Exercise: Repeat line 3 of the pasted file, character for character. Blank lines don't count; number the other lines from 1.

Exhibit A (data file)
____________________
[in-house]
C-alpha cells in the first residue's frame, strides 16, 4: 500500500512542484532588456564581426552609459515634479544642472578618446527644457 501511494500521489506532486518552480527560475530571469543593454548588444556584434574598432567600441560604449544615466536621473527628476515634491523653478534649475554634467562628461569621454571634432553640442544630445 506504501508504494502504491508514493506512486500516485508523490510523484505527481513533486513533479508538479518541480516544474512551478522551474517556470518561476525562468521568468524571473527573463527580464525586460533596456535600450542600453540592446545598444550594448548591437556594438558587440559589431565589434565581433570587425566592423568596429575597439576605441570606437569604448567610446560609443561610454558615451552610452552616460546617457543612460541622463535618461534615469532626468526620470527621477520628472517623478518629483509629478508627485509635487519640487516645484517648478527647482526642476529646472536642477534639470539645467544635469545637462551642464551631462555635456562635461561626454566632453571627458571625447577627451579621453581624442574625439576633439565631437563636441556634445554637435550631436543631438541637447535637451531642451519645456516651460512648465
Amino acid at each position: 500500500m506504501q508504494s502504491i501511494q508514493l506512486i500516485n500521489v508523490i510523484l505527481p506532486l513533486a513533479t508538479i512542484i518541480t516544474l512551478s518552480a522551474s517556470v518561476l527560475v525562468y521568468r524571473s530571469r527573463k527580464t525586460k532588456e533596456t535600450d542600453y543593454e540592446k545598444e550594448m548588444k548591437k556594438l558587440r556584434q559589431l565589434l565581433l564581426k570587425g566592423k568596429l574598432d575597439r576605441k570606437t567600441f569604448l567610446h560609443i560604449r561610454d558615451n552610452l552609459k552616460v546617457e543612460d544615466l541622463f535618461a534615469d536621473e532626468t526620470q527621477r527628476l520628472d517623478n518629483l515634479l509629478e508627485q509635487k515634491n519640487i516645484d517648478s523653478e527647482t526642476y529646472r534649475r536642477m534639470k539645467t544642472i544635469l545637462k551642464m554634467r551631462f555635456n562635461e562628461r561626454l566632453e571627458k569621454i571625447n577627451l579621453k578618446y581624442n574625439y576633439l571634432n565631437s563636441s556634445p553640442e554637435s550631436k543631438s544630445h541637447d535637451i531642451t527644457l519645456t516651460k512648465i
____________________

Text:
Amino acid at each position: 500500500m506504501q508504494s502504491i501511494q508514493l506512486i500516485n500521489v508523490i510523484l505527481p506532486l513533486a513533479t508538479i512542484i518541480t516544474l512551478s518552480a522551474s517556470v518561476l527560475v525562468y521568468r524571473s530571469r527573463k527580464t525586460k532588456e533596456t535600450d542600453y543593454e540592446k545598444e550594448m548588444k548591437k556594438l558587440r556584434q559589431l565589434l565581433l564581426k570587425g566592423k568596429l574598432d575597439r576605441k570606437t567600441f569604448l567610446h560609443i560604449r561610454d558615451n552610452l552609459k552616460v546617457e543612460d544615466l541622463f535618461a534615469d536621473e532626468t526620470q527621477r527628476l520628472d517623478n518629483l515634479l509629478e508627485q509635487k515634491n519640487i516645484d517648478s523653478e527647482t526642476y529646472r534649475r536642477m534639470k539645467t544642472i544635469l545637462k551642464m554634467r551631462f555635456n562635461e562628461r561626454l566632453e571627458k569621454i571625447n577627451l579621453k578618446y581624442n574625439y576633439l571634432n565631437s563636441s556634445p553640442e554637435s550631436k543631438s544630445h541637447d535637451i531642451t527644457l519645456t516651460k512648465i